What happened to . in @INC

In Perl, module loads have always attempted to look for the module you refer to in the current working directory (not necessarily the script location). It has always been this way in Perl. This goes back to the keyword "do" which precedes "require". When this was originally coded, it was also common to include . in your PATH.

Convention changed somewhere in the 90's. It is now considered a bad practice to include . in your PATH. Most languages also do not attempt to look for . in @INC. During my research earlier this year, I found that of all of the scripted languages, only Ruby used to have . in @INC and it was since removed.

During my tenure at cPanel, I have been the primary person responsible for maintaining the Perl distro that we use both internally and on our customer boxes. What I noticed while customizing the Perl instance for our code base was how aggressively we removed . from @INC so that modules could not be loaded from unintentional locations. It only made sense to consider removing it from @INC by default. So I fired off a short email to p5p to see if they knew of any gotchas. The flood of responses was impressive.

Time went by and other things came up at work. Last November, I managed to get back to looking into the problem. The major issue to overcome was not production code needing modules in a relative path. The problem was that the whole build system (perl Makefile.PL; make test; make install) assumed that the local libraries were present. Just doing perl -I. Makefile.PL wasn't enough because if that script called another perl script, that perl script would not have . in @INC.

I credit my co-worker JD for giving me the idea that I could set an environment variable to perpetuate support for . in @INC through child processes. This concept successfully overcame the problem and I was able to easily build a complete Perl stack simply by setting the environment variable PERL_USE_UNSAFE_INC=1 before build. We also backported @INC fixes to previous versions of our software because we felt this issue was so important.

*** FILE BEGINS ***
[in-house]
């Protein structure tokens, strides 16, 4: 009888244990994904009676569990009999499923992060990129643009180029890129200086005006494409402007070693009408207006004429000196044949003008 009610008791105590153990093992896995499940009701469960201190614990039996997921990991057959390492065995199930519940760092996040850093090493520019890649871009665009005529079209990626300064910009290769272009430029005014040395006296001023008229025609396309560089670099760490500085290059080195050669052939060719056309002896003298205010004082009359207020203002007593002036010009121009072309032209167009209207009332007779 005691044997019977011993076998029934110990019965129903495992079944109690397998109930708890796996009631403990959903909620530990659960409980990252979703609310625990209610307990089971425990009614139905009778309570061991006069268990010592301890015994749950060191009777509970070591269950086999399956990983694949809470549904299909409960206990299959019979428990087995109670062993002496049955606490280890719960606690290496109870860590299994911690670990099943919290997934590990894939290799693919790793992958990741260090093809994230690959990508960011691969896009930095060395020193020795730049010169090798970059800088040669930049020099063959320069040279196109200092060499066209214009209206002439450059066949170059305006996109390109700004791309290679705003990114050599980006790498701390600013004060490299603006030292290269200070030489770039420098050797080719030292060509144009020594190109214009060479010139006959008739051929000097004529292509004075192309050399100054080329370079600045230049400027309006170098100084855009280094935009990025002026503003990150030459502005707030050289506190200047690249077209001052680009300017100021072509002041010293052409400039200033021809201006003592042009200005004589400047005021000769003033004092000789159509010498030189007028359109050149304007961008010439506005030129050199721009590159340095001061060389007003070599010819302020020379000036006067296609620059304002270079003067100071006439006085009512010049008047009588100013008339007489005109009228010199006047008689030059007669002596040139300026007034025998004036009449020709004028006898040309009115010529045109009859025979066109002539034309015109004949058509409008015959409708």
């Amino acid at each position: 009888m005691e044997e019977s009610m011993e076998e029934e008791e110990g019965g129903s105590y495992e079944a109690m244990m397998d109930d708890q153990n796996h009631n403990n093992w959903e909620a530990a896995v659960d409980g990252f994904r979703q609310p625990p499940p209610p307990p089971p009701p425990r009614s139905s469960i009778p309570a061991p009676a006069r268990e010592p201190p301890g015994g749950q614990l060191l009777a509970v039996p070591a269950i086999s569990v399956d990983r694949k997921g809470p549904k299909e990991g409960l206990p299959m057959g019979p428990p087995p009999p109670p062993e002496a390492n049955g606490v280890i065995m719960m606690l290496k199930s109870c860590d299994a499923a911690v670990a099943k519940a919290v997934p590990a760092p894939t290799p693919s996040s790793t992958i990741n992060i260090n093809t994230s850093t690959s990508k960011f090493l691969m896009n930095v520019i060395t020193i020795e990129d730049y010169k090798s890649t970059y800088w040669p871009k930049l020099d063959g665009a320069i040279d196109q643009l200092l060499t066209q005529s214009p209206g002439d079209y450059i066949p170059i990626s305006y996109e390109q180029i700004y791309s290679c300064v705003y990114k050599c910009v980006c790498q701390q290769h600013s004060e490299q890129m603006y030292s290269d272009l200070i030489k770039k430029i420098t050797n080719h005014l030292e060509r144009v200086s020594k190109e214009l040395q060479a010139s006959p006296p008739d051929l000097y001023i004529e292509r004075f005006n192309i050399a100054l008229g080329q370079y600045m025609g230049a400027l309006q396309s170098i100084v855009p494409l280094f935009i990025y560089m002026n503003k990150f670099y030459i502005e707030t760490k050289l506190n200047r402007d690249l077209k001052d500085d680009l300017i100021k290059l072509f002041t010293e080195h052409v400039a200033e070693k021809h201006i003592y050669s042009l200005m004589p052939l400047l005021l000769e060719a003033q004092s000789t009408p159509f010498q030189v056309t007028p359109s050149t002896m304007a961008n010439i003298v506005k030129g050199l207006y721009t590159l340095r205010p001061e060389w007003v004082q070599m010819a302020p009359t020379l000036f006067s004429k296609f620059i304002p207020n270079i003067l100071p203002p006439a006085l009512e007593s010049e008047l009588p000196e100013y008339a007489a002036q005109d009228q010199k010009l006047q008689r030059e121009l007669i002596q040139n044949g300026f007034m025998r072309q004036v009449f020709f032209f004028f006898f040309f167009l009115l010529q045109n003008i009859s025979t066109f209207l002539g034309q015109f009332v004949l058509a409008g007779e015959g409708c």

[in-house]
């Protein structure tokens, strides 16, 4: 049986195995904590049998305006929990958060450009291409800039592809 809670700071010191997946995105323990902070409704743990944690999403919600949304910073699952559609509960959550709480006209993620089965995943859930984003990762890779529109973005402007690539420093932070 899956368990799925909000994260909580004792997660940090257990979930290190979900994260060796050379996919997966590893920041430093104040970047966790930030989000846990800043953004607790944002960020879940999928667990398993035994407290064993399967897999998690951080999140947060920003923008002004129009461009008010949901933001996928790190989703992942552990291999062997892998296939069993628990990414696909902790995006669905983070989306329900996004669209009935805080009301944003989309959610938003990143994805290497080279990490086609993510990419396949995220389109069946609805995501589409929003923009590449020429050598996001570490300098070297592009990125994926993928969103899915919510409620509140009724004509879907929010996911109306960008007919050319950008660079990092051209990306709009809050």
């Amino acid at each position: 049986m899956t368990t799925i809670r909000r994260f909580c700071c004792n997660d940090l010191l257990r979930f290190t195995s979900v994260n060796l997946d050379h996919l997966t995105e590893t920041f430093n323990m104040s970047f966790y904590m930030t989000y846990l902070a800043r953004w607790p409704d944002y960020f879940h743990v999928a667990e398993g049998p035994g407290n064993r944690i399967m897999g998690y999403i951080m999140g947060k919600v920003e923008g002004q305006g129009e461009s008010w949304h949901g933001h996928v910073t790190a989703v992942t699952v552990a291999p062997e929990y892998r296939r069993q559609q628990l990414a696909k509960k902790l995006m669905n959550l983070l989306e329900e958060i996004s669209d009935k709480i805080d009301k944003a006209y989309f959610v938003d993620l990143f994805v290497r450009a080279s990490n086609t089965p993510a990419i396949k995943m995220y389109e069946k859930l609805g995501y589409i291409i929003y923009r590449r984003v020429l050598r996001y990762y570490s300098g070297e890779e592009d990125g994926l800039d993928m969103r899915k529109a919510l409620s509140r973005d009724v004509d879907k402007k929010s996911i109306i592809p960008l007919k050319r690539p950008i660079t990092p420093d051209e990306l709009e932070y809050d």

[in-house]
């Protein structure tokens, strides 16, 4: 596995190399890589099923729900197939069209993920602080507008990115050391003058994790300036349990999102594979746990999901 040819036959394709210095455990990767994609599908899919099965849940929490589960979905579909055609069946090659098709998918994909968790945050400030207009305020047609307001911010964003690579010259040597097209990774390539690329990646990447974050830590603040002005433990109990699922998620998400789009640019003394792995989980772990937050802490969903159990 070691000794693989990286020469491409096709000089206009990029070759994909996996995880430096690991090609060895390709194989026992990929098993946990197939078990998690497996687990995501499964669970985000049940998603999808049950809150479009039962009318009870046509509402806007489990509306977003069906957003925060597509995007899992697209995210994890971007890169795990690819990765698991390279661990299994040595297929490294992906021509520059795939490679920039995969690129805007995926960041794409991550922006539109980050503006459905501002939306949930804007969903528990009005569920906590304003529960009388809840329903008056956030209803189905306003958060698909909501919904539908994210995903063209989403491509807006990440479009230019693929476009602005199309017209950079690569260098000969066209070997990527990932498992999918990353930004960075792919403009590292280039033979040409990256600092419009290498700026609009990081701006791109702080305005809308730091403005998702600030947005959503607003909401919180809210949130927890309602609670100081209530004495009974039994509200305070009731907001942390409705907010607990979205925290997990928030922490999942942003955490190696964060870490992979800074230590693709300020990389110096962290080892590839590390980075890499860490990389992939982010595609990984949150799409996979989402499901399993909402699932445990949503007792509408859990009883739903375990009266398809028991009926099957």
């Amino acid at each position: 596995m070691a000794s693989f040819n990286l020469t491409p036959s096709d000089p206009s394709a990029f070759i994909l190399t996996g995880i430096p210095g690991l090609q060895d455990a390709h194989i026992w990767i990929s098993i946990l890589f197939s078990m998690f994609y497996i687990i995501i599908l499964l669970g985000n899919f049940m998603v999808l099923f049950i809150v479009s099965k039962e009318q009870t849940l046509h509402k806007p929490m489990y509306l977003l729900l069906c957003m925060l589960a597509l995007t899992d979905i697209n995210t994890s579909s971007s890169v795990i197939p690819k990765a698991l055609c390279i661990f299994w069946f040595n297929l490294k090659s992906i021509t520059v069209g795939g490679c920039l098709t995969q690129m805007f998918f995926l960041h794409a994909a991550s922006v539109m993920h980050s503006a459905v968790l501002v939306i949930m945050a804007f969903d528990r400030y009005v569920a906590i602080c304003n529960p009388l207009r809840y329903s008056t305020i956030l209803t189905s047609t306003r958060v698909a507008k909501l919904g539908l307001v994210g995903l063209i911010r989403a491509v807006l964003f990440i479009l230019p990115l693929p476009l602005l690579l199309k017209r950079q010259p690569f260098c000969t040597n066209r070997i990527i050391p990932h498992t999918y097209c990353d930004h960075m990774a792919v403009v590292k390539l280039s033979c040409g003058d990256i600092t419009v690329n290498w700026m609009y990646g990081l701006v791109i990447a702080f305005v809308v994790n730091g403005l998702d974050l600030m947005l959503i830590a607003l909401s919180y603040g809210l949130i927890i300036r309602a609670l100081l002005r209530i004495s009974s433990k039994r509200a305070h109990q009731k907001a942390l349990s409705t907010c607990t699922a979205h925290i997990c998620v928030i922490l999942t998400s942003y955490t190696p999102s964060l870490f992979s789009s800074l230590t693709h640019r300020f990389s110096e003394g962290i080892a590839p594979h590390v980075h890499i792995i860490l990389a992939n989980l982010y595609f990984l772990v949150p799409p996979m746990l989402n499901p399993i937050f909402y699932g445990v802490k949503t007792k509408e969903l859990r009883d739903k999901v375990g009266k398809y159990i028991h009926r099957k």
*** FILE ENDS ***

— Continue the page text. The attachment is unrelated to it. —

In February, I opened a ticket with Perl 5 Porters to get them to accept a non-default option to remove . from @INC. Unfortunately, I was beaten to the punch and an exploit was disclosed to Perl 5 Security. TL;DR: There are now known insecurities about having . in @INC.

This weekend I was at the first Perl 5 Porters Hackathon in Amsterdam. With the help of Tux and others, I was able to get a merge which now allows you to build Perl without . in @INC.

If you build Perl with this option, a large portion of CPAN modules won't be able to install unless you first set the environment variable PERL_USE_UNSAFE_INC to 1. Now comes the fun part. Fixing all the CPAN modules to make this more transparent.

In light of the recent security disclosures, many in p5p would like to make 5.26 build without . in @INC come next June.

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About Todd Rinaldo

user-pic I blog about Perl.